Global Lost Wallet Experiment Shows Humans Choose Good Over Greed
Amid the poisonous trash-comet that is the current news cycle comes a study that might just restore your faith in humanity: An experiment that spanned 40 countries found people almost everywhere returned lost wallets that contained money more frequently than they returned wallets without cash.
In other words, the more incentive people had to be dishonest, the more likely they were, to be honest. Are humans … essentially good?
This finding, published in the journal Science, held true for 38 of the 40 countries in which the experiment was conducted. But lest you feel too warm and fuzzy, follow-up surveys to the experiment revealed that a concern for self-image played a role in the return of larger amounts, as well as concern for the wallet’s owner. The researchers also conducted a follow-up experiment in which a key was added to the wallet alongside the varying amounts of cash; the presence of a key increased the rate of return, which researchers say is evidence of both concern for the unknown owner, as well as concern for self.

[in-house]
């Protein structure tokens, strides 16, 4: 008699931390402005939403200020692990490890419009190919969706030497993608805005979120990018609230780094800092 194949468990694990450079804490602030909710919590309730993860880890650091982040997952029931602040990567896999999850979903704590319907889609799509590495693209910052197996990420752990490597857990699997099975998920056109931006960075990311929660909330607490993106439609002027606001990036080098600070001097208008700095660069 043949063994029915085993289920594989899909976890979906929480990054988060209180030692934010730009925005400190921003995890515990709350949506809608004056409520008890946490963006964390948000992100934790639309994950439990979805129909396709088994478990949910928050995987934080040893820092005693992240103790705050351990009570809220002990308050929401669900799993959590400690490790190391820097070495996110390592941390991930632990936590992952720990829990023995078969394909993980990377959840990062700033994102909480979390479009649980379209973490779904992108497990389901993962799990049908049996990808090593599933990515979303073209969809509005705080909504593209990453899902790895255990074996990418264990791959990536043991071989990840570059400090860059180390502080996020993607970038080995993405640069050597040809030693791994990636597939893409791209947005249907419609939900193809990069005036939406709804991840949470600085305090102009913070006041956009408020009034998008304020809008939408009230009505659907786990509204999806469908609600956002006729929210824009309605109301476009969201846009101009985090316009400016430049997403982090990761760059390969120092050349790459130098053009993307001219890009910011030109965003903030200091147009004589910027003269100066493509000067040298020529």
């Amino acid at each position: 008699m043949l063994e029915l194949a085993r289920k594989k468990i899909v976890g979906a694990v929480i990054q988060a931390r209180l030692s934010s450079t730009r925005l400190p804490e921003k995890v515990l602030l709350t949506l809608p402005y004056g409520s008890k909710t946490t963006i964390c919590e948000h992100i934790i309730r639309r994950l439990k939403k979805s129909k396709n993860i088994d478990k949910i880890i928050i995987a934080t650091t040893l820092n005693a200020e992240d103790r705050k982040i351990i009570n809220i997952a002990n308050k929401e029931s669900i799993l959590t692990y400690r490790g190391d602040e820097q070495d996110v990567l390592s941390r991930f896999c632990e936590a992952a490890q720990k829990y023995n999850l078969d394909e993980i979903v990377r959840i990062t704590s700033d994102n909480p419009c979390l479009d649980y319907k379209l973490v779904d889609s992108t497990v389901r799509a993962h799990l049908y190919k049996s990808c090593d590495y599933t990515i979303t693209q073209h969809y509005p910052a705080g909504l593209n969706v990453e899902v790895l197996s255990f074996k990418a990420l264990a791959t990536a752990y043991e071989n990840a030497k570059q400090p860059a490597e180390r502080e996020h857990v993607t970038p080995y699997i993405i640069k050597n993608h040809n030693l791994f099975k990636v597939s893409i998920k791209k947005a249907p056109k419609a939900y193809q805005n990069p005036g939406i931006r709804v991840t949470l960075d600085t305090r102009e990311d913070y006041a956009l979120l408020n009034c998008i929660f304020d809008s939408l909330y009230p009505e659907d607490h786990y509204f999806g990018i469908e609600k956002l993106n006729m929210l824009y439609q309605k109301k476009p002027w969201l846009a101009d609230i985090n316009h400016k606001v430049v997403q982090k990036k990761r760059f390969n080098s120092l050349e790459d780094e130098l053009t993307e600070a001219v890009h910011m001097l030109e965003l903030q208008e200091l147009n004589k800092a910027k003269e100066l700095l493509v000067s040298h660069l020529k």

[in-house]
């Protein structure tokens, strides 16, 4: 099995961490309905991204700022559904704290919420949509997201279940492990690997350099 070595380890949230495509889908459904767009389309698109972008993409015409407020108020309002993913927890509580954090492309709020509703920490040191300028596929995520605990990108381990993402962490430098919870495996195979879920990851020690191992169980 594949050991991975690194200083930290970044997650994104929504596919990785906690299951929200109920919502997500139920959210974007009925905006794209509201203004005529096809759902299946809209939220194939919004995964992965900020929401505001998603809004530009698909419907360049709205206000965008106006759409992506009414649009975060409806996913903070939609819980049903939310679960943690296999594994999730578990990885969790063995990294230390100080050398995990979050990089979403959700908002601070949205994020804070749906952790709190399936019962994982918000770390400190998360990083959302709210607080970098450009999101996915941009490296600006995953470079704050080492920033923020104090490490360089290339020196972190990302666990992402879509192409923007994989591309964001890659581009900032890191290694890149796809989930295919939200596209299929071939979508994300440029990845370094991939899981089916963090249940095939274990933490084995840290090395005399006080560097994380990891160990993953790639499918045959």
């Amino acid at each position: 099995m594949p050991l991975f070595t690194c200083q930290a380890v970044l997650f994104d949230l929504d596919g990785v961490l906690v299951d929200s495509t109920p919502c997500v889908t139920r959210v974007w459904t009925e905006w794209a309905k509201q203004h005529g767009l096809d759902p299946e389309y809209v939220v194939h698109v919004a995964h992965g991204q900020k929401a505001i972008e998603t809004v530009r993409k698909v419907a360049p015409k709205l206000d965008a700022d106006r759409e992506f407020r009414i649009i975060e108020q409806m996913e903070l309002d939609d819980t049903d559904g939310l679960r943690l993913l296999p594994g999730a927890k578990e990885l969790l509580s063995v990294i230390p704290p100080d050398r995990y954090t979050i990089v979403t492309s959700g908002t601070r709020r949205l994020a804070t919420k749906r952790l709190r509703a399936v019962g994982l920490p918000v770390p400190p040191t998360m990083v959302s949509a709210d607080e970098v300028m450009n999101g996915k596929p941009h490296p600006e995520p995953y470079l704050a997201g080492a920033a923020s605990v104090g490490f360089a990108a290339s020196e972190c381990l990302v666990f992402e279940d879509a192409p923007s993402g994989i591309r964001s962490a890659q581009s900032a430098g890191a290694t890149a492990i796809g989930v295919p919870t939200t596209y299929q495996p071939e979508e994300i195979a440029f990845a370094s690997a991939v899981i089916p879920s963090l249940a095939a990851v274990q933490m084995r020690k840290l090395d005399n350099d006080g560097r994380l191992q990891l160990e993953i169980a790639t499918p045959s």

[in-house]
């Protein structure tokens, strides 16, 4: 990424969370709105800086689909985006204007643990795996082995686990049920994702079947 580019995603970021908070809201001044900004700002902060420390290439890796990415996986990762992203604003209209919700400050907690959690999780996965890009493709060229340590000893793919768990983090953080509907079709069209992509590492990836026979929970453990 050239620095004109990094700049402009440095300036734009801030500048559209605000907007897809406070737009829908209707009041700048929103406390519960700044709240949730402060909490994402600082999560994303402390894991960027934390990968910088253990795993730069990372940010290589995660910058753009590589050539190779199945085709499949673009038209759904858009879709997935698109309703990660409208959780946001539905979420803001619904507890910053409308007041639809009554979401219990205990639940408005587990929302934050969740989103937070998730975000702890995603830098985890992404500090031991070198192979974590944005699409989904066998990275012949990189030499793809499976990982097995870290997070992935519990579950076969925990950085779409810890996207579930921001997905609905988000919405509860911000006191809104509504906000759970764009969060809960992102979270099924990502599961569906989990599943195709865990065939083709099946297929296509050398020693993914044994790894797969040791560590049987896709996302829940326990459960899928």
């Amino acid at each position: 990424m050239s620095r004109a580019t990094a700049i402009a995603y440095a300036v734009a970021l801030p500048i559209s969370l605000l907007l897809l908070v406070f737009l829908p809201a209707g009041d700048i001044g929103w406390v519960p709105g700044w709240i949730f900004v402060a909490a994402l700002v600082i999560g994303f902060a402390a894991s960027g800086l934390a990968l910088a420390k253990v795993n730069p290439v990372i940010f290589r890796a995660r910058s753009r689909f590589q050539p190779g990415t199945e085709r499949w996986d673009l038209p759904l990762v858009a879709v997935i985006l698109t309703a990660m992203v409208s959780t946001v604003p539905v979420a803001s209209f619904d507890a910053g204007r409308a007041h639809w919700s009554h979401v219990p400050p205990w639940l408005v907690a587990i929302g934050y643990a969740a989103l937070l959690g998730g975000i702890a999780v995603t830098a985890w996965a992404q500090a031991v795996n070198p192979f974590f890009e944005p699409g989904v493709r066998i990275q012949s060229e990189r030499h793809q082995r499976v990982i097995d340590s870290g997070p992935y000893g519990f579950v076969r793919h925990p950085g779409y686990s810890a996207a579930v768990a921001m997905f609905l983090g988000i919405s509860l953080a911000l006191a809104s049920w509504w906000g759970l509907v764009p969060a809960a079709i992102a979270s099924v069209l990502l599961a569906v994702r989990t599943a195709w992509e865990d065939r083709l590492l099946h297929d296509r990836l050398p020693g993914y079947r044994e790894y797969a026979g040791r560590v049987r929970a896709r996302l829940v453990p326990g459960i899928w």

“The psychological forces — an aversion to not viewing oneself as a thief — can be stronger than the financial ones,” the study’s co-author Michel André Maréchal, Ph.D., of the department of economics at the University of Zurich, said in a statement.
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Maréchal, along with study author Alain Cohn, Ph.D., of the School of Information at the University of Michigan, Ann Arbor, and an international team of researchers, conducted the experiment by turning in more than 17,000 ‘lost’ wallets to public and private institutions — typically banks, (theaters, museums, post offices, hotels, and police stations — in 355 cities across 40 countries. Overall, these ‘finders’ returned wallets containing cash (US$ 13.45) roughly half of the time, whereas empty wallets made it home in 40% of the instances. In three countries, the researchers upped the wallet amount to US$ 94.15 — and the rate of return increased to 72%.
The experiment speaks to the fact that what is good is often not logical, if logic means acting in self-interest. And that humanity is often at odds with logic.
Which ultimately means that, if you assume actions and outcomes matter more than intentions, humans are essentially good. Now, if only we could show some of that goodness to the environment, we might survive to return lost wallets beyond 2050.